Commonly called violet sea-snails or purple bubble raft snails, Janthina janthina is a creature you’re more likely to find in Aruba than Ocean Beach, but one beachcomber found a half dozen of the shells along the beach this week.
“I combed O.B. from the pier to Dog Beach and found a half dozen Janthina shells blown in by the wind,” said Noah DesRosiers on Facebook. “This little shell is an adult snail that lives far offshore in warmer waters. They avoid sinking by making a raft of snot bubbles. Strong winds can blow them off course and, as I understand it as a new resident, somewhat uncommon on California beaches.”
DesRosiers, who holds a master’s in marine biology, explained further.
“I vastly prefer learning about our planet to watching Netflix or listening to humans blather on about other humans,” DesRosiers told me. “And after so many years of staring at the sea and its creatures, you build up a pretty workable understanding of what's out there….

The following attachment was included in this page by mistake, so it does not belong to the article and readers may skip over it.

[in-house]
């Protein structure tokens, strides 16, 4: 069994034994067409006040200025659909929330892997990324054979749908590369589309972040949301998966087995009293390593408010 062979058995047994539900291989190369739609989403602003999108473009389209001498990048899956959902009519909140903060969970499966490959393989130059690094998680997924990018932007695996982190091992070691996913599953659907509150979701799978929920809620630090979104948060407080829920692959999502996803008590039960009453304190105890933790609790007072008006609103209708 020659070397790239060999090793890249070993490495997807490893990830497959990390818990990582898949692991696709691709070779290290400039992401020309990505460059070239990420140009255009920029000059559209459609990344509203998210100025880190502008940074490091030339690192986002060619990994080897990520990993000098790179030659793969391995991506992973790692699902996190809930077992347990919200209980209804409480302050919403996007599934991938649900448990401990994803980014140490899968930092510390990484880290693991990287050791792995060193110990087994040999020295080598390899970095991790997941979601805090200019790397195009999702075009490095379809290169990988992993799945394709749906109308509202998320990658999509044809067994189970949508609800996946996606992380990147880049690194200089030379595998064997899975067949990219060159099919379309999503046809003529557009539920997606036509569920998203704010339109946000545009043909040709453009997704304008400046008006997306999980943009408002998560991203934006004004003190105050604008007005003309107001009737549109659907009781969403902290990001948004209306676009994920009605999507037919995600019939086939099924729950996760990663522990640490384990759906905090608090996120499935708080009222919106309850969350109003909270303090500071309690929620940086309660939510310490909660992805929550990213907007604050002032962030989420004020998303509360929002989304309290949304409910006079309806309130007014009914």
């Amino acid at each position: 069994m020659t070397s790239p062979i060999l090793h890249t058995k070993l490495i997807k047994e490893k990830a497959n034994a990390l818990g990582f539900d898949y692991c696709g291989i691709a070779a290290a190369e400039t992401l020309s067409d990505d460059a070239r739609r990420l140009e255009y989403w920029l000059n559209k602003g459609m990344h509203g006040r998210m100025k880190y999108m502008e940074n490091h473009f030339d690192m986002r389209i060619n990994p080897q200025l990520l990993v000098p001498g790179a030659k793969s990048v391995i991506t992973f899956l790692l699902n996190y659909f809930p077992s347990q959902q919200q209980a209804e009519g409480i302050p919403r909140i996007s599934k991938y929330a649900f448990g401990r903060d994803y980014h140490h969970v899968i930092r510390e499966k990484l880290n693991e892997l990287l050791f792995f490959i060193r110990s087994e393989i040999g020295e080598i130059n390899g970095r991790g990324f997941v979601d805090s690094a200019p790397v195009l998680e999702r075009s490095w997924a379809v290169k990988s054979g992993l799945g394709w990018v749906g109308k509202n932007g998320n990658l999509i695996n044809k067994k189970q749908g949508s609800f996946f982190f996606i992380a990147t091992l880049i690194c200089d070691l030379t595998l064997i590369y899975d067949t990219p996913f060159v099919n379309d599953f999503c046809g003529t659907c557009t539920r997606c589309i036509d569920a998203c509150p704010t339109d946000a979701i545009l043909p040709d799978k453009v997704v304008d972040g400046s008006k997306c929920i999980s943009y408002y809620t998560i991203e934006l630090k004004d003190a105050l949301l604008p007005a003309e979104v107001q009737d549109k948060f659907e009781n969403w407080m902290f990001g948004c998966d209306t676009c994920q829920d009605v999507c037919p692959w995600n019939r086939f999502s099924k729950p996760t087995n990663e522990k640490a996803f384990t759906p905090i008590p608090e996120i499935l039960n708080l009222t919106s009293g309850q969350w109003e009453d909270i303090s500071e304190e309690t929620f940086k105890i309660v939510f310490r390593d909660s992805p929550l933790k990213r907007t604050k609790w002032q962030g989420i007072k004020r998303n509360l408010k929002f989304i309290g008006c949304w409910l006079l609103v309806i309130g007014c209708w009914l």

“The various species of Janthina live worldwide offshore in open water — i.e. they are 'pelagic' — and yes they support their heavy 1-cm shells at the surface by making a mucus bubble raft. Winds and currents (like our recent storms + maybe an effect from last year's El Niño moving warm water and its animals over here) will blow them in and then on to shore. Also blown in are their prey, a jellyfish relative called Velella — of which I also found a few Monday [February 27].”
After a Monday’s storm, several leopard sharks washed up in Ocean Beach.